Who are you, really? By what name do I call you?
Let me see you. What do you look like?
How old are you? Do you look your age?
I saw you as a man, but could/should you be a woman, or vice versa?
What is your ethnicity? Are you foreign or local? How well do you speak?
What is your educational level? Do you have a title or a degree?
What type of clothing do you usually wear around the house? How do you dress for work? Where do you work?
Are you rational, commonsensical, objective, analytical? Or are you intuitive, sensitive, perceptive, thoughtful, and subjective? Do you have any habits, talents, hobbies? If so, what are they?
Do you consider yourself excellent at what you do, or just “fair-to-middling”? Are you a conscientious worker—a white collar, blue collar, or manual laborer? Are you wealthy, middleclass, or poor? Do you work under contract?
Could you ever kill someone? Have you? Could you plot to murder another human being, a national figure, a leader of a terrorist group, or someone who has destroyed the life of a beloved? If you’ve killed someone or something was it on purpose, or accidental? Was it by military command or possibly under contract or by hire.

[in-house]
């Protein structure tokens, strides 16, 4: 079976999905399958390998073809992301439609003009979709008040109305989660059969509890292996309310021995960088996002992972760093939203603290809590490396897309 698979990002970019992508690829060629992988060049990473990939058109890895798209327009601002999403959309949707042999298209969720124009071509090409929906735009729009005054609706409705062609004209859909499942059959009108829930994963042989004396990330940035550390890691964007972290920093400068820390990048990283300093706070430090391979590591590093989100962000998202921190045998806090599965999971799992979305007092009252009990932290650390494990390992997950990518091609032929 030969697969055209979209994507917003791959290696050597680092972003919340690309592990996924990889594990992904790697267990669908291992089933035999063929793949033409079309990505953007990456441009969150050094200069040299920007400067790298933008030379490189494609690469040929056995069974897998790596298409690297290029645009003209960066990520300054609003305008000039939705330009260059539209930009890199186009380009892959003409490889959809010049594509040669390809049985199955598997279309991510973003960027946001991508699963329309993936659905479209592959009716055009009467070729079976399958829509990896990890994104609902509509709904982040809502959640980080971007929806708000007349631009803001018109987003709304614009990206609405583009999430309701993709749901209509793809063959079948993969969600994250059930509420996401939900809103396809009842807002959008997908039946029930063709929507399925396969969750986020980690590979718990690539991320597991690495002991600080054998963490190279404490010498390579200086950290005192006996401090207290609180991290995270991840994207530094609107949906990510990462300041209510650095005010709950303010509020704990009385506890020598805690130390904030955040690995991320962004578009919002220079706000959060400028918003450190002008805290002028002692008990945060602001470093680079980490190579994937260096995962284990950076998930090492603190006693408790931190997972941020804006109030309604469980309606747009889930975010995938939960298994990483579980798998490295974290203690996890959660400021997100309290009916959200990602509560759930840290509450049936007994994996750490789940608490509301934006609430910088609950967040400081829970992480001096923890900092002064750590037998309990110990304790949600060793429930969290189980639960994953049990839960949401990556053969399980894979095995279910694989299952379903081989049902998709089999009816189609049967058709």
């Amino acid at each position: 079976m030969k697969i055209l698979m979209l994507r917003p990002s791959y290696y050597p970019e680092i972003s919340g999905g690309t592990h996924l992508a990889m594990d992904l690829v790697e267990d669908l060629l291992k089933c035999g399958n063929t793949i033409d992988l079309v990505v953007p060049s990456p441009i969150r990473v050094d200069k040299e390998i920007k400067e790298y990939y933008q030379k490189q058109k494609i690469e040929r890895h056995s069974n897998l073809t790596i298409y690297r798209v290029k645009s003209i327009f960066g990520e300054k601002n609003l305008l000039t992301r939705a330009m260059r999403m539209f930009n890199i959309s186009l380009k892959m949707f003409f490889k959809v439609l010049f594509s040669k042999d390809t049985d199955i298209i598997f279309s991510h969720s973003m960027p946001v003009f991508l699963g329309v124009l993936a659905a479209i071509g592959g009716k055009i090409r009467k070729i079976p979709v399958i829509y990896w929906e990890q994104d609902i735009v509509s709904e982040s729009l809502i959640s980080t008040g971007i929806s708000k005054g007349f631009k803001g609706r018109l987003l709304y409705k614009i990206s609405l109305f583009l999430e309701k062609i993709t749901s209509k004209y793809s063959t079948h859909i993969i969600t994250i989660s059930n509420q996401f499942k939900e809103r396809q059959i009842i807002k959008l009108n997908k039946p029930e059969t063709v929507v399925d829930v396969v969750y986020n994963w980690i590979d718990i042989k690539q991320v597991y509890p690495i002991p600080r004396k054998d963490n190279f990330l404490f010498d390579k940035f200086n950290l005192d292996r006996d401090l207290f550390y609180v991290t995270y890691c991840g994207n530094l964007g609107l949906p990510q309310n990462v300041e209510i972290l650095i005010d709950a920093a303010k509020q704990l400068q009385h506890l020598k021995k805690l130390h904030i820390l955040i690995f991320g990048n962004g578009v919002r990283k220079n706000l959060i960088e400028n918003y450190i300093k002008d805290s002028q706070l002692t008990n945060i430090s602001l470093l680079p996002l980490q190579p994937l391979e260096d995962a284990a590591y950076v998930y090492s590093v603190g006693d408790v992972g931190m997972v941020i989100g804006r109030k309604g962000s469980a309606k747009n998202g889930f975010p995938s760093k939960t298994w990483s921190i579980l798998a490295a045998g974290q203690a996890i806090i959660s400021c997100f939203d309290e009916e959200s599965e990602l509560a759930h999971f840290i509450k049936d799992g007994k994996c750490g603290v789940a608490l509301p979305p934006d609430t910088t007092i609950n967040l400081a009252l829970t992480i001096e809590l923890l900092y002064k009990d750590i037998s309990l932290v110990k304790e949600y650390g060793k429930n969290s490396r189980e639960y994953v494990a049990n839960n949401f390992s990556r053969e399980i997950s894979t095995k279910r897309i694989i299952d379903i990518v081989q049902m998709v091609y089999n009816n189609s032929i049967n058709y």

Tell me about your childhood. What was it like? Tell me about your lifestyle now. Describe yourself, and how you believe others perceive you.
I see you as single. Would you ever marry? Are you married? Children?
Do you consider yourself a happy person? Are you indifferent? Is life for you mundane, depressing? Are you a thrill seeker?
What are your fears: Heights? Spiders? Ghosts? The dark? Etc. …
Do you care about your fellowman, or are you only concerned about yourself. Has anyone ever called you a narcissist? What do others say about you?
Have you any emotional or psychological quirks? What are they? How emotionally stable would you say you are?
How well do you interact with others? What are your world views?
What are your views on marriage, sexual freedom, human sexuality?
What is your favorite color?
Do you know your attributes and shortcomings? What are they?
Have you any illegal indulgences? Are you ultra-straight and law-abiding, or do you flex under social pressures and influences? Do you drink alcohol? How much?
What foods do you like to eat, and what types of restaurants do you frequent?
Do you consider yourself passive, passive/aggressive, aggressive, or all-out controlling?
Do you seek power, or do you blend-in with the crowd?
So forth, and so on…
There will be many other questions your story idea will generate; therefore, be sure to ask them so that you know the answers.
After your interview, you may have more background material than you’ll use in your story. So what? At least you’ll know who you’re dealing with and what to expect from them. Remember, they are your creation. Therefore, the sky’s the limit!